Mexican Independence: Popular Revolt or Global Revolution?

“El Cura Hidalgo, Libertador de Mexico,” by D. Joaquin Ramirez, 1888. F 95.75 v. 2
Programs for Teachers
History Channel Seminar Series
Friday, May 17, 2013

9 am - 3 pm

Seminar Full, Wait list only

Ruggles Hall

Christopher Boyer, University of Illinois at Chicago

Between 1776 and 1824, every major nation in the Americas except for Cuba declared independence from their colonial masters. European wars weakened the imperial system while great leaders in the Americas grasped the opportunity to win self-determination and (limited) democracy for their new nations. With good reason, historians have labeled it “the age of revolution.” But was Mexico’s long struggle for revolution from 1810 to 1821 a response to the European crisis, or did it have more domestic origins? Should we think of it as part of the global movement for independence or as a thinly veiled caste war? What did Mexican hope to gain from independence from Spain anyway? This seminar will investigate Mexico’s protracted battle for independence both from the global and the local perspectives. We will investigate its origins and course, while paying special attention to what the independence movement can tell us about the sorts of stresses that Mexico endured in its first, troubled years as a sovereign nation.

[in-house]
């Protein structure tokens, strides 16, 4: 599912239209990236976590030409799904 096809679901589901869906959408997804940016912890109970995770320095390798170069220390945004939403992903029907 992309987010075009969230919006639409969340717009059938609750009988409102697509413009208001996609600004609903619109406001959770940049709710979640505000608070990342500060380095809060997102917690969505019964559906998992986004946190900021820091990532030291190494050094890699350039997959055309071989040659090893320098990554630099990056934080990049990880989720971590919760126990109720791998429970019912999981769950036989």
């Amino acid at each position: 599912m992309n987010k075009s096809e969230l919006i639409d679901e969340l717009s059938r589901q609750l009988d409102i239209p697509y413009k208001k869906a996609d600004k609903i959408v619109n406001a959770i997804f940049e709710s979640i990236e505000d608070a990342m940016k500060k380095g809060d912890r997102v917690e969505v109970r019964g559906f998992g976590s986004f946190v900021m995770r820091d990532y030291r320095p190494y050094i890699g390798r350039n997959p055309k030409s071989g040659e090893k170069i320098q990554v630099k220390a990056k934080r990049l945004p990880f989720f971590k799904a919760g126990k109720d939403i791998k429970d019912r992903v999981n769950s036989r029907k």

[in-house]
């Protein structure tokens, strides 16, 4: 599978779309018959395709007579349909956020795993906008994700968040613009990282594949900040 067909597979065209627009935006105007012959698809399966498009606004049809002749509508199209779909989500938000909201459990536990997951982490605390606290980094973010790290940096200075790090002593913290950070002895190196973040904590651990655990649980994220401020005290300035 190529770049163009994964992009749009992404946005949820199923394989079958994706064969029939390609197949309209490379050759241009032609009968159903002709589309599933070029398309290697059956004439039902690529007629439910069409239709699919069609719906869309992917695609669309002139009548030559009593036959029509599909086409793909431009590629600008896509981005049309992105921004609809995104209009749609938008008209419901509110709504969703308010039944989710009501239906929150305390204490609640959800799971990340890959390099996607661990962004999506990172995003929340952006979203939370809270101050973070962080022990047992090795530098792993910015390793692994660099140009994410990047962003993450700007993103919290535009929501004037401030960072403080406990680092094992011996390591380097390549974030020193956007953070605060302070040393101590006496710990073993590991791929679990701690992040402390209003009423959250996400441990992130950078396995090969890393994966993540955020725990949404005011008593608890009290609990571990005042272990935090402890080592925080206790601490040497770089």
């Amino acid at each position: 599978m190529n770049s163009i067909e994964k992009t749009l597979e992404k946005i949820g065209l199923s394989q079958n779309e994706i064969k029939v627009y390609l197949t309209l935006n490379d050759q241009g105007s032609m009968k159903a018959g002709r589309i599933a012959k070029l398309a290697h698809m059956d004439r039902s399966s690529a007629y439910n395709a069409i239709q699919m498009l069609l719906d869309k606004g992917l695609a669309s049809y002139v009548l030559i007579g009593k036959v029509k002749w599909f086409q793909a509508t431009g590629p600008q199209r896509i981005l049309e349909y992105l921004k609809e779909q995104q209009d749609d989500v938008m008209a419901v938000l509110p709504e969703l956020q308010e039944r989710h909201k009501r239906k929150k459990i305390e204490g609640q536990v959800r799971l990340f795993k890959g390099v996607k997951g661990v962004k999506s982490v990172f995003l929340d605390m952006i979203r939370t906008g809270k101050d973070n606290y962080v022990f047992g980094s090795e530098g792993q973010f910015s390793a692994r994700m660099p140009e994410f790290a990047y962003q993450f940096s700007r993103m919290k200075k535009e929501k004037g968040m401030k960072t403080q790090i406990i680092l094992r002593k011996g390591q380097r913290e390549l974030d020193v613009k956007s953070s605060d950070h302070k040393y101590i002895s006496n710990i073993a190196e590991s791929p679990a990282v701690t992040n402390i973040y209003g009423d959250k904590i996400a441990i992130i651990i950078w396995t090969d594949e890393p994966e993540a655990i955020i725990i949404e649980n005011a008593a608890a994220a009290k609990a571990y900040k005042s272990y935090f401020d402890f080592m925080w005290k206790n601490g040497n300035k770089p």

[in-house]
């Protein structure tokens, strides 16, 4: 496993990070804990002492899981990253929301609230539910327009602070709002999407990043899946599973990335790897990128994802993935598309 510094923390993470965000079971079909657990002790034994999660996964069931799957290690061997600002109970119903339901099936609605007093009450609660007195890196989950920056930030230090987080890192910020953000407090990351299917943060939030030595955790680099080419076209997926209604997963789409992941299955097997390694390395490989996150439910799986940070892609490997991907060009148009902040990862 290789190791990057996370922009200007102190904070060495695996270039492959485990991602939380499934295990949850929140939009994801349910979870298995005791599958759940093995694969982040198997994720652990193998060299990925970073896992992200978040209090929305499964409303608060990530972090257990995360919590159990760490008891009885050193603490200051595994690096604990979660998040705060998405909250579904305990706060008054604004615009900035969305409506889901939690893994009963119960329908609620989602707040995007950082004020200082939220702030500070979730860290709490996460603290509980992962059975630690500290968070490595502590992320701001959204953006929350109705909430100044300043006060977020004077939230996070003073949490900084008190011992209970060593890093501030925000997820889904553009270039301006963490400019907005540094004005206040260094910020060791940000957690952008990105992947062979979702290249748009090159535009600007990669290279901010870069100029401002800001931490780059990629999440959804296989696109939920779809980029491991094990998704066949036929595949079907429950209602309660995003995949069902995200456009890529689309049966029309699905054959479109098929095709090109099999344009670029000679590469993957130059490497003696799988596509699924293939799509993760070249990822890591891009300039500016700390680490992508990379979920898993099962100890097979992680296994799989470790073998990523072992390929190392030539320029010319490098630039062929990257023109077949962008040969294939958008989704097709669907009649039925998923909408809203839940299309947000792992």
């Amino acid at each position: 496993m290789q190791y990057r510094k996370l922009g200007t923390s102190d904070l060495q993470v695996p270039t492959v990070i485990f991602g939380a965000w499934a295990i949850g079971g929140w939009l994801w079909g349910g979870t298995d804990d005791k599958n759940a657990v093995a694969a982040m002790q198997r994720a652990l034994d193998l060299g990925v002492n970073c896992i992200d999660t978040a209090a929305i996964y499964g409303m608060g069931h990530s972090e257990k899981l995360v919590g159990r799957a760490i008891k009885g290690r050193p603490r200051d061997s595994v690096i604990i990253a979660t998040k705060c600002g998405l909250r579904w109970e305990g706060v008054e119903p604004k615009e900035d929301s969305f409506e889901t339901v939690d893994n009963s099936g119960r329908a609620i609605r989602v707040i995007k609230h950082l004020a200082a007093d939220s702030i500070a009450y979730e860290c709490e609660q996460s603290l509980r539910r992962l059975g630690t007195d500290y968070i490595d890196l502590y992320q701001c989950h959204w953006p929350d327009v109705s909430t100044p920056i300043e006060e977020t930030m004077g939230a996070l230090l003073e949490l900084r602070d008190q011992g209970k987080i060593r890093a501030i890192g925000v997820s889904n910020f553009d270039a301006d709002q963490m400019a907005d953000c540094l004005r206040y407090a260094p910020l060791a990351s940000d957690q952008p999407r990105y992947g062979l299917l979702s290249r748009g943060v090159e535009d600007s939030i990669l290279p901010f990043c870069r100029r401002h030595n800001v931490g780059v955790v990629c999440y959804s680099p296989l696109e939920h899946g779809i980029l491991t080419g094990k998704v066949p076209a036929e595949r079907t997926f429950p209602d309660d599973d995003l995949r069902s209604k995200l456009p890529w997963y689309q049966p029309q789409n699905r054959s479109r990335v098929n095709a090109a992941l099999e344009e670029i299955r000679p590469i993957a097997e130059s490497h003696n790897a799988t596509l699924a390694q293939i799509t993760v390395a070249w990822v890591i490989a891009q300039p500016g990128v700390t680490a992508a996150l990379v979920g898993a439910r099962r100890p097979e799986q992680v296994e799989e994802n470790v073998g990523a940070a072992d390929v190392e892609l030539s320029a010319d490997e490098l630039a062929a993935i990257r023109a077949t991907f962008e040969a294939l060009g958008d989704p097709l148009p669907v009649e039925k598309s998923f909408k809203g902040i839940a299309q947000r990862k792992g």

Access the seminar readings

Cost and registration information: 

Registration opens Friday, September 21, 2012

Register

For registration information please contact Rachel Rooney at rooneyr@newberry.org

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